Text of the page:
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The Weight-Willpower Myth
August 13, 2009 6:35 AM   Subscribe

Why Exercise Won't Make You Thin Whether because exercise makes us hungry or because we want to reward ourselves, many people eat more — and eat more junk food, like doughnuts — after going to the gym.
posted by dgaicun (167 comments total) 22 users marked this as a favorite

 
I may be able to agree with that premise when referring to the first couple weeks of exercising. But anyone who sticks with a daily/semi-daily exercise routine over long periods will find that they have less desire to chow down on Big Macs and Dunkin Donuts.
posted by wabashbdw at 6:39 AM on August 13, 2009 [15 favorites]


So we've had the "diet alone won't result in weight loss" slough of feel-good (or feel less bad) reports, and now we get to the "exercise alone won't result in weight loss" complement.

Hmm. Seems like an unsolvable problem to me.
posted by Durn Bronzefist at 6:41 AM on August 13, 2009 [21 favorites]


The Hacker's Diet makes much the same point. Needless to say (and as the Time article points out), there are reasons other than losing weight why getting regular exercise might be a good thing.
posted by chorltonmeateater at 6:43 AM on August 13, 2009 [1 favorite]


I heard that ignorance is strength, too
posted by trunk muffins at 6:43 AM on August 13, 2009 [11 favorites]


Actually specific changes to one's diet alone will result in weight loss. I'm not sure what you're talking about.
posted by scrutiny at 6:43 AM on August 13, 2009


TIME Magazine proposes a two-fold solution:

1. Exercise is useless. Give up exercising.
2. With the spare time freed up by not exercising, drive one's fat ass to the mall to buy advertised products, including junk food like french fries and donuts, and electronic fitness gadgets.
posted by Blazecock Pileon at 6:44 AM on August 13, 2009 [12 favorites]


Mebbe not. But as someone exercising a lot at the moment, I look at donuts and so forth and think to myself - "remember the pain you went through just to burn off one of those - is it worth the momentary pleasure you'll get."

I'm currently rewarding myself with some natty new threads rather than junk food.
posted by MuffinMan at 6:45 AM on August 13, 2009 [6 favorites]


Why is the author doing all that ridiculous shit in the gym?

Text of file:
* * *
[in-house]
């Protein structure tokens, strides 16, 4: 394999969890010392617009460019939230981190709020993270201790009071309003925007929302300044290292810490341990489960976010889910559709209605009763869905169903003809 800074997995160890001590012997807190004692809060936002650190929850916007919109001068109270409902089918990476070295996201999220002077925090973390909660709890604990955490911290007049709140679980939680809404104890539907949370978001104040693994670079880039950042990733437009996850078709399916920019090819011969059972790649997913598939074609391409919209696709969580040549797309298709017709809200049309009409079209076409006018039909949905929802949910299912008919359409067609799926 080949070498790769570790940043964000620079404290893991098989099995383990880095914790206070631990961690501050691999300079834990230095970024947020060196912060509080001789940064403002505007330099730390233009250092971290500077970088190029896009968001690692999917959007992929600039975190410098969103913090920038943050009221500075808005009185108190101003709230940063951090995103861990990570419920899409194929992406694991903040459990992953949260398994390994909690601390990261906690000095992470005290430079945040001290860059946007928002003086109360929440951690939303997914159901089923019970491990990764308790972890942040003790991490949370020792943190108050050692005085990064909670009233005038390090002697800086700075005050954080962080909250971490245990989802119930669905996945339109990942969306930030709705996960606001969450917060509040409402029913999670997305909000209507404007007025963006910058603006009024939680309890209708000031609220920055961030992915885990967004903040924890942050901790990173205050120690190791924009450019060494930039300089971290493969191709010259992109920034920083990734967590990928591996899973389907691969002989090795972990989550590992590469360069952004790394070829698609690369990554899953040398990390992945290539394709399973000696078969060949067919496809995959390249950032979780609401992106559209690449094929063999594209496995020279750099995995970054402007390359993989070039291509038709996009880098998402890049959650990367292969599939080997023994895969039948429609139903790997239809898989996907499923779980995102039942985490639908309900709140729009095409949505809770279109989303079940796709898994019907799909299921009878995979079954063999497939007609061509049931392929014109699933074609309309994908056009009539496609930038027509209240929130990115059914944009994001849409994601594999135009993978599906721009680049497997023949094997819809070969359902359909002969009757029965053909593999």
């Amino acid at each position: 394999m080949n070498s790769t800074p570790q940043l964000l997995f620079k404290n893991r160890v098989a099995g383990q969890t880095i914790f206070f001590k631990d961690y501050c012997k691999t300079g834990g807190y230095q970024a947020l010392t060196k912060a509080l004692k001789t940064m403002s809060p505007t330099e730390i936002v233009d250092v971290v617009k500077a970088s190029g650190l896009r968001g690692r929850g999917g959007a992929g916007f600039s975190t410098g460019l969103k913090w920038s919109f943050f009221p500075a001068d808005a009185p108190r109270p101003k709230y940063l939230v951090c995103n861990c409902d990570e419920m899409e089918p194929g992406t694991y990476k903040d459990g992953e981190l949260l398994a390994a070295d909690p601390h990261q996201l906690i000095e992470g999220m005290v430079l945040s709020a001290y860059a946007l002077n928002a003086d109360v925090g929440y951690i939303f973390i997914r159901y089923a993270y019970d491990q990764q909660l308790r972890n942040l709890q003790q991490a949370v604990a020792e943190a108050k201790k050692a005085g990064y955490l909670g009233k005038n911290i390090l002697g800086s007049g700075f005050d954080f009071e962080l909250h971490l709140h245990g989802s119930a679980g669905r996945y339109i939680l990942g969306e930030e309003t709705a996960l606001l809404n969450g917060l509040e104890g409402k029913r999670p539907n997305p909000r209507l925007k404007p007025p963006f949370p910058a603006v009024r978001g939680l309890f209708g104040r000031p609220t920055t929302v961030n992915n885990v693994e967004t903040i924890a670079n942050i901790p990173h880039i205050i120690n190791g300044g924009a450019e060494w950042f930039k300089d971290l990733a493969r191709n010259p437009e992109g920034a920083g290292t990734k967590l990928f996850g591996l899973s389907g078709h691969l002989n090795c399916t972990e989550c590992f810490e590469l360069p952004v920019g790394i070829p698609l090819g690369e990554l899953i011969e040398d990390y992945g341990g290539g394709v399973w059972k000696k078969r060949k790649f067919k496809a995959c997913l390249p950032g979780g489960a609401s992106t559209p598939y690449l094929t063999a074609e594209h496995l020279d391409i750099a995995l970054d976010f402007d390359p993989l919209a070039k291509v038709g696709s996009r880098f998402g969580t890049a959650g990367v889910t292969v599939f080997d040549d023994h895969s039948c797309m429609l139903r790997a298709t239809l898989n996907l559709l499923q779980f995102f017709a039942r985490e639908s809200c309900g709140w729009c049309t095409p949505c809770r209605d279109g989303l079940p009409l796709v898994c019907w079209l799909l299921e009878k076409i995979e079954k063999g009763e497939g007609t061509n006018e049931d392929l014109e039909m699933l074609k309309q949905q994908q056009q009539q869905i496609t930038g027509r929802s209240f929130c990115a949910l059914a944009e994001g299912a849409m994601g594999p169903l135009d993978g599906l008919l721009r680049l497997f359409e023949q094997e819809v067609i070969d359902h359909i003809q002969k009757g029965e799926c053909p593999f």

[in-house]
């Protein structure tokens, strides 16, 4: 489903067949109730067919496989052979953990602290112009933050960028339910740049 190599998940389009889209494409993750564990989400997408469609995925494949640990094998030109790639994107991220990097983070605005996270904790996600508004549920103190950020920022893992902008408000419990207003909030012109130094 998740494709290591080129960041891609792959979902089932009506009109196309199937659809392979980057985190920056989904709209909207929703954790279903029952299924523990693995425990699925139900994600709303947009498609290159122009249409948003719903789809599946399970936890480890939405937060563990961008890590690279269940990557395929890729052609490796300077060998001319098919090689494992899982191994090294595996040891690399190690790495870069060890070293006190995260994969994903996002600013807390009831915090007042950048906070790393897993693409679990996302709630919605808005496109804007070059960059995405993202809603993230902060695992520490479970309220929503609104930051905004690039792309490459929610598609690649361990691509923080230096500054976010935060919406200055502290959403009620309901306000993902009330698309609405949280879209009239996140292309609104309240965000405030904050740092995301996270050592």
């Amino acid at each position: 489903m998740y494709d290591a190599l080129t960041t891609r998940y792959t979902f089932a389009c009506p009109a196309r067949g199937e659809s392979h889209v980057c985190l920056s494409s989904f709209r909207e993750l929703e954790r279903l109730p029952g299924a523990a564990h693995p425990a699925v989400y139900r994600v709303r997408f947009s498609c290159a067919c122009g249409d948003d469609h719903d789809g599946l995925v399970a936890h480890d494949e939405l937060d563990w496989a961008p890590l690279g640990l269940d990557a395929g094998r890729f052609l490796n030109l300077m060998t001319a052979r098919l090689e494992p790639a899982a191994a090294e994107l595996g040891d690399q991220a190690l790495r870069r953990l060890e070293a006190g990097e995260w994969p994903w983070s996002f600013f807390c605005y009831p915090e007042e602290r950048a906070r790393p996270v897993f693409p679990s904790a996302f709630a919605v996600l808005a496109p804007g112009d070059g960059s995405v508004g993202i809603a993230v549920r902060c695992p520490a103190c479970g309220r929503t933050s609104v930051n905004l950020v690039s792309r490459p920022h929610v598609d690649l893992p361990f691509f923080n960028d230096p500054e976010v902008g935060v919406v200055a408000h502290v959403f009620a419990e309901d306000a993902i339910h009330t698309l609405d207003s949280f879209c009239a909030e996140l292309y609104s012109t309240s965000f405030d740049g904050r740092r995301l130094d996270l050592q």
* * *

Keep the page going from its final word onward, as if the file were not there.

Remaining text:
posted by creasy boy at 6:45 AM on August 13, 2009 [2 favorites]


Let's see, people do something good in order to facilitate doing something bad and then do not get the benefit of the good thing because of the negative consequences of the bad thing.

Yeah, that's news.
posted by oddman at 6:46 AM on August 13, 2009


Sigh. Exercise will make you thin if you maintain a calorie deficit over time. If you exercise, you can fit more calories in your budget before you have an overage, thus ensuring more satisfaction and better nutrition.

I understand that there are behavioral discussions to have about what people are likely to do, and how habits and psychology interact with weight loss efforts. But really -are we still pretending we don't understand this? News, Time?
posted by Miko at 6:46 AM on August 13, 2009 [13 favorites]


I can't believe there is an entire journalistic industry based on elementary school addition and subtraction of calories. Hey kids, if you burn more calories, and then "reward" yourself by eating more calories, you don't lose weight! Now let's put it in a song!
posted by East Manitoba Regional Junior Kabaddi Champion '94 at 6:47 AM on August 13, 2009 [5 favorites]


Yeah, pretty junk article. Benefits of burning calories negated when surplus of calories consumed.
posted by empyrean at 6:49 AM on August 13, 2009


Hey kids, if you burn more calories, and then "reward" yourself by eating more calories, you don't lose weight! Now let's put it in a song!

Mefi Music Challenge! I may seriously suggest this, the world needs more ukulele-based songs about dieting.
posted by hellojed at 6:50 AM on August 13, 2009 [4 favorites]


Like wabashbdw, I've found that when I exercise I eat better. The last thing I think about after busting my ass on the StepMill for an hour is completely negating that with shitty food. I couldn't eat a doughnut if someone put a gun to my head. I've lost 68lbs since February and owe it to working out and eating less. But I do see people at the coffeehouse near a bunch of gyms that come in after a workout and order a 500 calorie coffee drink. YOU ARE DOING IT WRONG!
posted by birdherder at 6:51 AM on August 13, 2009 [5 favorites]


Fat people wish to justify to themselves their weight problem is something other than self-inflicted. Eating right? We've designed a study to prove otherwise. Excercise? The running... it does nah-thing.

It's that simple. Putting their own health in their hands scares the living hell out of them because they don't want that responsibility so their chubbiness is genetics and fate.

This is an unspoken factor in the health care debate. Have you seen any skinny people shouting down the senators? Nope.

Why? Because they recognize they have been neglecting their health for years and they don't like the idea that a government run system may actually hold them responsible in the future. They may say "these ailments were caused by your meat, cheese, and soda diet. we're prescribing a strong dose of get off your ass and stop eating so damn much you fat bastard."

Why do you think the "No government is going to tell me how to die" is such a popular maxim?
posted by Bathtub Bobsled at 6:54 AM on August 13, 2009 [3 favorites]


Yes, it's easy to grasp the whole, "do the math" mentality. But the psychology of weight control is important too.

At our former gym, they had a smoothie bar. It's fairly common knowledge that smoothies are marketed as health foods. Full of anti-oxidents and protein and good for you stuff. They are also loaded with calories.